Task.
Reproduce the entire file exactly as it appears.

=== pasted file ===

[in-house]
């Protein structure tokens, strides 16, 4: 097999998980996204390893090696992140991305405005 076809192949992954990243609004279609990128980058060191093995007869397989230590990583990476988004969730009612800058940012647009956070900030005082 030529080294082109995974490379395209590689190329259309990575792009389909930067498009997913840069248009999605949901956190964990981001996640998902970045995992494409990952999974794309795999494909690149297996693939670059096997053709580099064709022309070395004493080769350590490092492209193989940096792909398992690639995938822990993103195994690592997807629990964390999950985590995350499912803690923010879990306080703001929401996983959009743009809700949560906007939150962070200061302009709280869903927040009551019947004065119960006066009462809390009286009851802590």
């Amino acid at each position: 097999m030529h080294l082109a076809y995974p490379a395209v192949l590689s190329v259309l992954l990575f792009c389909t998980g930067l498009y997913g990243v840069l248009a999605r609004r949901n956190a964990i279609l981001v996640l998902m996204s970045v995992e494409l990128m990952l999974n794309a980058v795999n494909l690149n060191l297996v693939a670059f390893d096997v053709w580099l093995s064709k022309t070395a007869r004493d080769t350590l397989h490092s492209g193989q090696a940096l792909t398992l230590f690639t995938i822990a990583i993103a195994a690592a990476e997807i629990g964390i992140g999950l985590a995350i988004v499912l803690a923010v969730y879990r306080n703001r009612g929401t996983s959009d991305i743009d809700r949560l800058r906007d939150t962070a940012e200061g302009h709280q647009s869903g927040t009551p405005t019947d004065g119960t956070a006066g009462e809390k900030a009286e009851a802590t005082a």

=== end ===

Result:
[in-house]
């Protein structure tokens, strides 16, 4: 097999998980996204390893090696992140991305405005 076809192949992954990243609004279609990128980058060191093995007869397989230590990583990476988004969730009612800058940012647009956070900030005082 030529080294082109995974490379395209590689190329259309990575792009389909930067498009997913840069248009999605949901956190964990981001996640998902970045995992494409990952999974794309795999494909690149297996693939670059096997053709580099064709022309070395004493080769350590490092492209193989940096792909398992690639995938822990993103195994690592997807629990964390999950985590995350499912803690923010879990306080703001929401996983959009743009809700949560906007939150962070200061302009709280869903927040009551019947004065119960006066009462809390009286009851802590």
């Amino acid at each position: 097999m030529h080294l082109a076809y995974p490379a395209v192949l590689s190329v259309l992954l990575f792009c389909t998980g930067l498009y997913g990243v840069l248009a999605r609004r949901n956190a964990i279609l981001v996640l998902m996204s970045v995992e494409l990128m990952l999974n794309a980058v795999n494909l690149n060191l297996v693939a670059f390893d096997v053709w580099l093995s064709k022309t070395a007869r004493d080769t350590l397989h490092s492209g193989q090696a940096l792909t398992l230590f690639t995938i822990a990583i993103a195994a690592a990476e997807i629990g964390i992140g999950l985590a995350i988004v499912l803690a923010v969730y879990r306080n703001r009612g929401t996983s959009d991305i743009d809700r949560l800058r906007d939150t962070a940012e200061g302009h709280q647009s869903g927040t009551p405005t019947d004065g119960t956070a006066g009462e809390k900030a009286e009851a802590t005082a």